Traditionally, vampires fear religious symbols. The sacred objects most commonly used for protection are Christian: water blessed by a priest, the cross or crucifix and the holy Eucharist or “Host,”—a consecrated unleavened bread or wafer meant to represent the body of Jesus Christ. These are key items in any vampire killing kit and have been used to great effect by many a fictional slayer, sometimes to kill but mostly to repel or maim.

In Stoker’s Dracula, the crucifix plays a significant role in helping the characters evade vampire attacks. Early in the story, a superstitious gypsy forces a rosary on businessman Jonathan Harker for protection after hearing he is en route to visi …

Continue reading >

How to Kill a Vampire: Crucifixes, Holy Water and Other Sacred Objects

Book Cover How to Kill a Vampire

Happy Halloween! Though on the off chance your spooky night goes slightly wrong, we're bringing you an excerpt from the new book How to Kill a Vampire: Fangs in Folklore, Film and Fiction by Liisa Ladouceur. Part culture guide and all practical guide, Ladouceur lays out the rules of vampire engagement. Here, she outlines the uses of crucifixes, holy water and other sacred objects, dispelling myths and establishing facts citing sources from Bram Stroker to Buffy. 

*****

Vampire: “Ha ha! Garlic don’t work, boys!”

Edgar Frog: “Try the holy water, death breath!”

The Lost Boys

Traditionally, vampires fear religious symbols. The sacred objects most commonly used for protection are Christian: water blessed by a priest, the cross or crucifix and the holy Eucharist or “Host,”—a consecrated unleavened bread or wafer meant to represent the body of Jesus Christ. These are key items in any vampire killing kit and have been used to great effect by many a fictional slayer, sometimes to kill but mostly to repel or maim.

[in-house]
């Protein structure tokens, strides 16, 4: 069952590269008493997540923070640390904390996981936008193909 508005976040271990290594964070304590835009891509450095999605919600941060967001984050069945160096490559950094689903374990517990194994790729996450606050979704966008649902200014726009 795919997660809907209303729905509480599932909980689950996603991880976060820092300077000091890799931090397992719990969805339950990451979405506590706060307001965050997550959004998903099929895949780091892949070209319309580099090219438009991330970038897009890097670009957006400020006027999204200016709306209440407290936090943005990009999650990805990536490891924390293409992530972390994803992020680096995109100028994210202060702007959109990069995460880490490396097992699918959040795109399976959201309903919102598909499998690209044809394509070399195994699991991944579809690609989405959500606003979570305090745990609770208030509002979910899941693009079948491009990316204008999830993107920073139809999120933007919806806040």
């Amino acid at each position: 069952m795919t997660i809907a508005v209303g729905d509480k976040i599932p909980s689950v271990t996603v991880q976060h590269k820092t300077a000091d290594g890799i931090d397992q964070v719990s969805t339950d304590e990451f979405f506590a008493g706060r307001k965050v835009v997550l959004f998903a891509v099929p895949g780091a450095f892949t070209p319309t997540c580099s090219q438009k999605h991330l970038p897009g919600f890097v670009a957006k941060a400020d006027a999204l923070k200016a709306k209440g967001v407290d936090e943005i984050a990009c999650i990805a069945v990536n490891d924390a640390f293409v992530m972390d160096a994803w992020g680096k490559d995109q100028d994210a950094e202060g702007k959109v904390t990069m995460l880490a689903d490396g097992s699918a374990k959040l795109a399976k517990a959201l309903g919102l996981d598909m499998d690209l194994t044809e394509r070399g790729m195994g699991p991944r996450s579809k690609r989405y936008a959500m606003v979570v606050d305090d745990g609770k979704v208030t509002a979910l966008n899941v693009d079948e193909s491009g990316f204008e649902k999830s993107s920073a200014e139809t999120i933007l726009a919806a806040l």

In Stoker’s Dracula, the crucifix plays a significant role in helping the characters evade vampire attacks. Early in the story, a superstitious gypsy forces a rosary on businessman Jonathan Harker for protection after hearing he is en route to visi …

Continue reading >

How to Kill a Vampire: Crucifixes, Holy Water and Other Sacred Objects

Book Cover How to Kill a Vampire

Happy Halloween! Though on the off chance your spooky night goes slightly wrong, we're bringing you an excerpt from the new book How to Kill a Vampire: Fangs in Folklore, Film and Fiction by Liisa Ladouceur. Part culture guide and all practical guide, Ladouceur lays out the rules of vampire engagement. Here, she outlines the uses of crucifixes, holy water and other sacred objects, dispelling myths and establishing facts citing sources from Bram Stroker to Buffy. 

*****

Vampire: “Ha ha! Garlic don’t work, boys!”

Edgar Frog: “Try the holy water, death breath!”

The Lost Boys

Traditionally, vampires fear religious symbols. The sacred objects most commonly used for protection are Christian: water blessed by a priest, the cross or crucifix and the holy Eucharist or “Host,”—a consecrated unleavened bread or wafer meant to represent the body of Jesus Christ. These are key items in any vampire killing kit and have been used to great effect by many a fictional slayer, sometimes to kill but mostly to repel or maim.

In Stoker’s Dracula, the crucifix plays a significant role in helping the characters evade vampire attacks. Early in the story, a superstitious gypsy forces a rosary on businessman Jonathan Harker for protection after hearing he is en route to visi …

Continue reading >

How to Kill a Vampire: Crucifixes, Holy Water and Other Sacred Objects

Book Cover How to Kill a Vampire

Happy Halloween! Though on the off chance your spooky night goes slightly wrong, we're bringing you an excerpt from the new book How to Kill a Vampire: Fangs in Folklore, Film and Fiction by Liisa Ladouceur. Part culture guide and all practical guide, Ladouceur lays out the rules of vampire engagement. Here, she outlines the uses of crucifixes, holy water and other sacred objects, dispelling myths and establishing facts citing sources from Bram Stroker to Buffy. 

*****

Vampire: “Ha ha! Garlic don’t work, boys!”

Edgar Frog: “Try the holy water, death breath!”

The Lost Boys

Traditionally, vampires fear religious symbols. The sacred objects most commonly used for protection are Christian: water blessed by a priest, the cross or crucifix and the holy Eucharist or “Host,”—a consecrated unleavened bread or wafer meant to represent the body of Jesus Christ. These are key items in any vampire killing kit and have been used to great effect by many a fictional slayer, sometimes to kill but mostly to repel or maim.

In Stoker’s Dracula, the crucifix plays a significant role in helping the characters evade vampire attacks. Early in the story, a superstitious gypsy forces a rosary on businessman Jonathan Harker for protection after hearing he is en route to visi …

Continue reading >